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Meaning of Entasis and some examples of it from a different country

Estipite, Frieze, Fascia (architecture)

Entasis of column s shaft

In architecture, entasis is the application of a convex curve to a surface for aesthetic purposes. Its best-known use is in certain orders of Classical columns that curve slightly as their diameter is decreased from the bottom upward. It also may serve an engineering function regarding strength.


Entasis- from Doric columns at Paestum

Entasis evil rise full compilation


Entasis Column

The word we apply to the design principle is used by the Roman architectural historian Vitruvius, and derives from the Greek word εντείνω (enteino), "to stretch or strain tight". Creating the illusion of greater strength or perception of height may have been an objective in the application of entasis.


Roman Entasis and Greek Entasis

Examples of this design principle may be found in cultures throughout the world, from ancient times to contemporary architecture. The first known use of entasis was in the construction of Egyptian pyramids.

Doric columns

It also may be observed among Classical period Greek column designs, built a thousand years later, for example, in the Doric-order temples in Segesta, Selinus, Agrigento, and Paestum.

Optical correction (entasis) in Doric temples

It was used less frequently in Hellenistic and Roman period architecture. The Roman temples built during these periods were higher than those of the Greeks, with longer and thinner columns.

Chinese carpenters of the Song Dynasty followed designs in the AD 1103 Yingzao Fashi (Treatise on Architectural Methods or State Building Standards) that specified straight columnns or those with an entasis on the upper third of the shaft.

Noted architects, such as the Renaissance master Andrea Palladio, also used entasis in the designs of their buildings.

Entasis was often a feature of Inca walls and double-jamb doorways, where they also act to counteract the optical illusion that would make the doorway appear narrower in the middle of its slope, than it really would be.

It also may be seen in the sloping or battered walls of some Tibetan monastery and fortress architecture, as well as that of Bhutan. The lower parts of these walls, approximately one third, have a slight inward curve, but the higher parts are straight. If one builds a whole wall as a straight, sloping surface, it appears to bulge outward. An example in Bhutan is the Dobji dzong. When some collapsed walls of the Punakha dzong were rebuilt, around 1996, this wisdom about optical perceptions appears to have been overlooked or unknown to the restorers and, the rebuilt walls, being straight, appear to bulge, according to Chris Butters, the author of The Treasure Revealer of Bhutan, Bibliotheca Himalayica, 1995.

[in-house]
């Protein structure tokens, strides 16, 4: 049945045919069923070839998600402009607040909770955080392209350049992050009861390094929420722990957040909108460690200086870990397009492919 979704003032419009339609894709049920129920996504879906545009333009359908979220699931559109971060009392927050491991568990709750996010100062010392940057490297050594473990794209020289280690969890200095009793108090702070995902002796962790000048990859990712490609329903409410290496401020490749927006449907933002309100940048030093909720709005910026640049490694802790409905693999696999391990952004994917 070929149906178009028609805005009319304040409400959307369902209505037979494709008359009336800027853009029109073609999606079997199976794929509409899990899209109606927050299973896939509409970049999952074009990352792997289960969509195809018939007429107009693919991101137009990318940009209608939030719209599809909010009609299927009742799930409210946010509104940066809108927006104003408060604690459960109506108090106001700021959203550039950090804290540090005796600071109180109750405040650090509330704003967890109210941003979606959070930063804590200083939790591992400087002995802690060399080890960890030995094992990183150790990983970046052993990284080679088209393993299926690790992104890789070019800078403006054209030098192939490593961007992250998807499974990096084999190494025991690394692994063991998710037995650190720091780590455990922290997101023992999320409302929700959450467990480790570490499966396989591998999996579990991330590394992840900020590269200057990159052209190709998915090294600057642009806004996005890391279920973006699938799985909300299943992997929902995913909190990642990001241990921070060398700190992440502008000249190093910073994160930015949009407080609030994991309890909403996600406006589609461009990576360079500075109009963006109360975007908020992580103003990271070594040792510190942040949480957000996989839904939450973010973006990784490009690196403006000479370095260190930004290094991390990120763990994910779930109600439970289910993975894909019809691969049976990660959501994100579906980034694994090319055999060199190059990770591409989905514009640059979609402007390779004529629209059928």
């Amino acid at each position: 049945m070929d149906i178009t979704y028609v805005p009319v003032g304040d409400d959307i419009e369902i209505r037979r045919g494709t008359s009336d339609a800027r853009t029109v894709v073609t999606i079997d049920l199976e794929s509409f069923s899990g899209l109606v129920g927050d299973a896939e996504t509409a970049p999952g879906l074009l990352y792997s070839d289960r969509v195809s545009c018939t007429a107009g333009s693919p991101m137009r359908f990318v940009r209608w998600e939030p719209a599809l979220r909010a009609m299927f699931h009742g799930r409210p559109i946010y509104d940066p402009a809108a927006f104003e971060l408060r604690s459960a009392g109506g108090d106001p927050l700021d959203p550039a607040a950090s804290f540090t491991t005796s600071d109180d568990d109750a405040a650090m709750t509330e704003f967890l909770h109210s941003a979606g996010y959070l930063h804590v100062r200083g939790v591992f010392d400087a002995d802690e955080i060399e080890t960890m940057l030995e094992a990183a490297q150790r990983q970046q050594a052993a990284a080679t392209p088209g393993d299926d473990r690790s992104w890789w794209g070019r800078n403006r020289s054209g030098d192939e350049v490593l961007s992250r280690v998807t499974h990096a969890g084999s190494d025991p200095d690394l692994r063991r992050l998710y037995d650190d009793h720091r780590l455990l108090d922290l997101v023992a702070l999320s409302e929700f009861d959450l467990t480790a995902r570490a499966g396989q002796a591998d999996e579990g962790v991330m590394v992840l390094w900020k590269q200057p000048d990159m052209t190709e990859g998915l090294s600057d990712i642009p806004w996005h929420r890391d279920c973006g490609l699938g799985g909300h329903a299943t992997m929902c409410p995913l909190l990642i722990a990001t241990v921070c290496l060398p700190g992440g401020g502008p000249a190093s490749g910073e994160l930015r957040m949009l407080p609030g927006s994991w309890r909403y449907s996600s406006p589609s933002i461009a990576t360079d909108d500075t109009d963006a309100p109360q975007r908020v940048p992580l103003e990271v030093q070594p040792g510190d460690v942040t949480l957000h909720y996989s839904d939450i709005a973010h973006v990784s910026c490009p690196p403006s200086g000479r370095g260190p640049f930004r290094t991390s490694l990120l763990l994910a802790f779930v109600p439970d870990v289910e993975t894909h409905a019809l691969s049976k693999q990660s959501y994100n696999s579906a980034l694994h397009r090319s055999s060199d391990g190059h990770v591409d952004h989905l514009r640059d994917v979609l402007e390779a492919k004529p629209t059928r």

Conjecture about Greek columns

The early Classical builders did not leave an explanation of their reasons for using entasis in their columns. Extensive conjecture about the purpose of its application by them exists.

An early view, often articulated and still widespread, espoused by Hero of Alexandria, is that entasis corrects the optical illusion of concavity in the columns that the fallible human eye would create if the correction were not made.

This view, however, does not explain the case of one well-known example, at Paestum on the western coast of Italy, where the entasis is so pronounced that it creates an obvious curvature, not an illusion of straightness.

Some descriptions of entasis, state simply, that the technique was an enhancement applied to the more primitive conical columns to make them appear more substantial. Other descriptions argue that the technique emphasizes the substantiality of, not the columns, but rather, of some other part or of the building while being viewed as a whole. Yale architectural historian Vincent Scully argues that entasis emphasizes the weight of the roof of a building by making the building columns appear to buckle under the pressure distributed among them. Danish architect Steen Eiler Rasmussen believed that the effect represented strength by imitating the swelling of a strained muscle, a theory that accords well with the etymology of the word, from the Greek meaning "to strain".

It also has been argued that a "stunted cycloid" column that bulges in the middle is stronger structurally than is a column whose diameter changes according to a linear progression, therefore, having a sound engineering purpose. Because their discussion of the application of the principle has never been discovered, it is unknown, however, whether the early Greeks knew this.

If the column originally was a cultural reference to, or analogous to, the palm tree, the "bulge" is an accurate representation of the palm tree trunk. That could account for the replication of an observed principle in nature that became a tradition.


  • Thomä, Walter (1915). Die Schwellung der Säule (Entasis) bei den Architekturtheoretikern bis in das XVIII. Jahrhundert (in German). Dresden. 
  • References

    Entasis Wikipedia

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